According to Dr Zenon Andreou at Superdrug, the condition is caused by sensitivity to a hormone called DHT (dihydrotestosterone).
“DHT prevents nutrients from being absorbed by hair follicles, which causes them to shrink and eventually cease to grow hair,” he said.
This understanding has prompted researchers to investigate whether medicines that block the effects of this hormone can stop or even reverse the effects of male pattern baldness.
Research has proven there is some substance to this speculation.
A study of 76 men with male pattern baldness showed a 40 percent increase in average scalp hair count after taking 400 milligrams of pumpkin seed oil every day for 24 weeks.
One scientific theory for how pumpkin seed works for hair loss is that the oil’s phytosterols promote hair growth.
Phytosterols are sterols – natural substances found in many plants that supposedly could block enzymes and hormones in your scalp that cause hair loss.
Other treatment options
In addition to finasteride, minoxidil is the other main drug treatment for male pattern baldness, according to the NHS.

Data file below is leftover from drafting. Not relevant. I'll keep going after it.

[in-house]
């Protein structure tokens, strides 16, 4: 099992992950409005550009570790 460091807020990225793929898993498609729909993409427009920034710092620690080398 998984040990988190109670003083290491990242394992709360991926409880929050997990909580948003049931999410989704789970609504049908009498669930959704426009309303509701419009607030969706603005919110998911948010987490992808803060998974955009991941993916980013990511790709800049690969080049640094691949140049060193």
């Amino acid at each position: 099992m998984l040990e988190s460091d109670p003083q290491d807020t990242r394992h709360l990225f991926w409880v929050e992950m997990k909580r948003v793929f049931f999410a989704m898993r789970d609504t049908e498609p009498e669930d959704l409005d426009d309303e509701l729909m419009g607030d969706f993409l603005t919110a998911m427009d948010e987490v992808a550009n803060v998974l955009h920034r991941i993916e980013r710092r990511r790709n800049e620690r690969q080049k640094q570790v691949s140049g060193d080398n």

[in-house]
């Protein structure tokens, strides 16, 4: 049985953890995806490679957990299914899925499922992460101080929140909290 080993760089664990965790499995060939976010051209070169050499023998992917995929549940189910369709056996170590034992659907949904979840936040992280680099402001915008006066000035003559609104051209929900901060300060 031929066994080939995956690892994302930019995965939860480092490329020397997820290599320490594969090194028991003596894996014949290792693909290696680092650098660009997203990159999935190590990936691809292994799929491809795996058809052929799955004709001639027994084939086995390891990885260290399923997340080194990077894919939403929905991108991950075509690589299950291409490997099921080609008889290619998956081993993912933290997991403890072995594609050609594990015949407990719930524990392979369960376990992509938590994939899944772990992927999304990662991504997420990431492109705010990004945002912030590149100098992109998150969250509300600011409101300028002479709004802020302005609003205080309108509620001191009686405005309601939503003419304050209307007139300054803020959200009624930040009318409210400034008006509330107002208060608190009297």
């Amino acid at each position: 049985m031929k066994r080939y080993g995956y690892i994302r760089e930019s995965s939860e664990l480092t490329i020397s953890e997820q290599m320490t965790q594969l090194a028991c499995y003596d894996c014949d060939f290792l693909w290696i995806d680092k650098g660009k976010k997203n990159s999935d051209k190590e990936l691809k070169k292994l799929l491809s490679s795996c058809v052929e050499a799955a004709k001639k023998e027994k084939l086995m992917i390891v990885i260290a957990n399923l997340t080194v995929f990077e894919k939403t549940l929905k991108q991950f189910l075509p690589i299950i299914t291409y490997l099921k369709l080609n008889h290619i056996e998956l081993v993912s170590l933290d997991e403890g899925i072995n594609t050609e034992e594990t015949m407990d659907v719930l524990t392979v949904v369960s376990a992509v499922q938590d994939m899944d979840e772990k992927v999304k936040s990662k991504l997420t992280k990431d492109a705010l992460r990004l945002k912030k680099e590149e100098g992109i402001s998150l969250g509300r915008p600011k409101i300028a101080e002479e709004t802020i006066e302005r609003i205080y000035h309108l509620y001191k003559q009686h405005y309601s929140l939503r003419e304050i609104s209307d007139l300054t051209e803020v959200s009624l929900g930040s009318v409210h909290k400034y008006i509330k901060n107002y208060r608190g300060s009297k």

As the health body explains, minoxidil can also be used to treat female pattern baldness. Women shouldn’t use finasteride.
Some wigs are also available on the NHS, but you may have to pay unless you qualify for financial help.
There are two types of wigs you can opt for and both come with pros and cons.
According to the NHS, synthetic wigs:
- Last six to nine months
- Are easier to look after than real-hair wigs
- Can be itchy and hot
- Cost less than real-hair wigs.
- Last three to four years
- Are harder to look after than synthetic wigs
- Look more natural than synthetic wigs
- Cost more than synthetic wigs.
It is important to not neglect your mental health while mulling over your options.
Losing hair can be distressing so you may benefit from talking to someone.
“If your hair loss is causing you distress, your GP may be able to help you get some counselling,” advises the NHS.